History of Hairstyle
Maybe, not everyone knows that during Assyrian and Babylonian times, hairstyles were different according to social classes and were used to differentiate statuses.
In some West African regions, men used to anoint their hair with fat and strew it with different substances such as ash or clay. In Papua, instead, during some traditional ceremonies, hairstyle, thanks to special garments, could reach one meter in hight.
It was only in 300 B.C. that the first barbers appeared in Rome, brought by Senator Ticinus Mena, directly from Sicily, while women started braiding their hair.
During the Crusades, due to the oriental influence, the trend was to adorn hair with precious stones and golds.
From the 17th century, the use of the first kind of clasps and other accessorizes started spreading, such as “il balzo”, a sort of cardboard, which was used to lift the hair-do up to 70 cm.
In Italy, during the 500s, women used to gather their hair in a hairnet.
Prevailing modes, during the XVII century, were various: Maria de’ Medici, was one of the first women to wear a short haircut, but on the other hand the tendencies were to wear a tight and high hairstyle; the first curls framing the face started to appear, together with added hairpieces.
A few decades later, real wigs (made with hair of people sentenced to death), substituted hairpieces, becoming more decorated.
Barbers, apart from haircuts, hairstyles and beards, used to practice different kinds of surgeries and dental extractions.
In England, a law issued in 1745, banished barbers from performing surgeries, and obliged them to only do haircut and hairstyles, resulting in the loss of job for many of them, since similar laws were issued in France and other European countries.
Anyway, the increasing wig request, created a new professional figure: wig designers, who also provide to their periodical maintenance, perfume them and modify them.
After the French revolution, the use of wigs ended. In fact, both men and women left their hair long and loose, wearing simple hairstyles.
During the second half of the 800s, women parted their hair in the middle with a chignon at the nape, and around the 1860s this hairstyle become almost an universal trend.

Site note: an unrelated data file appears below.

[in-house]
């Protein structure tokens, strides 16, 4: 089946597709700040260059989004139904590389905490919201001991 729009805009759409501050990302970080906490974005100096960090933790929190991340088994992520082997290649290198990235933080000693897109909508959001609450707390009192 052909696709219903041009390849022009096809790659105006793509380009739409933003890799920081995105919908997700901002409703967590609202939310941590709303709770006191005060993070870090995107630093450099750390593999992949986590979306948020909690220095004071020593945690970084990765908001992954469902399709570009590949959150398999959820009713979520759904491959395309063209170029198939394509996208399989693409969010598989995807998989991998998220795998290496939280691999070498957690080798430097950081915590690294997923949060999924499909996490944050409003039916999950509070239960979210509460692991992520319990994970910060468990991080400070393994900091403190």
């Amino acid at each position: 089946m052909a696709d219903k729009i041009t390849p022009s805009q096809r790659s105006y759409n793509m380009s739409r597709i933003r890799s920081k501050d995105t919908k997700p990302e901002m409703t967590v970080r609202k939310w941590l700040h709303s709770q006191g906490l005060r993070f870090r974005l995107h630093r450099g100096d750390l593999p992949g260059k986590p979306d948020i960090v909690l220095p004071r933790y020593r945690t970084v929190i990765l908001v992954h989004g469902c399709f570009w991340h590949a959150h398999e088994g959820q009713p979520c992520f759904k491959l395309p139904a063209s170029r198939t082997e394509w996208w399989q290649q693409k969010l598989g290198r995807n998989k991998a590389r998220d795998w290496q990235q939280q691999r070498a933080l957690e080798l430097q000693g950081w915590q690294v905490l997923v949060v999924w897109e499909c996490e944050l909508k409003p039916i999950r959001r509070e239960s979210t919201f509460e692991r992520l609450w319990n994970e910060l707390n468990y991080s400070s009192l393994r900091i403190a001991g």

Lately, curls and waves replaced this style, thanks to curlers, which were fixed on the hair all night, to secure the hairstyle.
In 1872 a French man called Marcel Grateau, patented his â€œcurling ironâ€ (the first permanent by heat).
The curling iron was a warmed tubular shape tweezer, with a concave part and a convex one.
This invention was a big change that opened possibilities to study new hairstyles, like the famous one, named after him “the Marcelling”.
Pompadour style, became a new trend around the 1880s. Hair had a lot of volume in the middle and then there were two passers on both sides. The alternative of Pompadour style was the French style, with hair collected high on top of the head, through buckles on the front side.
Gibosn girl style became very popular around the 1890s, and it lasted to the first decades of the 20th century.
In 1890, Alexander Godefroy, invented a new machine to dry hair, in his beauty salon in Paris.
It was a metal hood, connected to a gas stove flue, blowing hot hair. With this new machine, women could dry their hair faster than before and could maintain new kinds of hairstyle.
“Hair revolution” began after First World War. Women, in fact, started to cut their hair short, at their earlobe.
This haircut was named “BOB Hairstyle”, and had different variations: waved hair, cut directly around the head, with or without a fringe.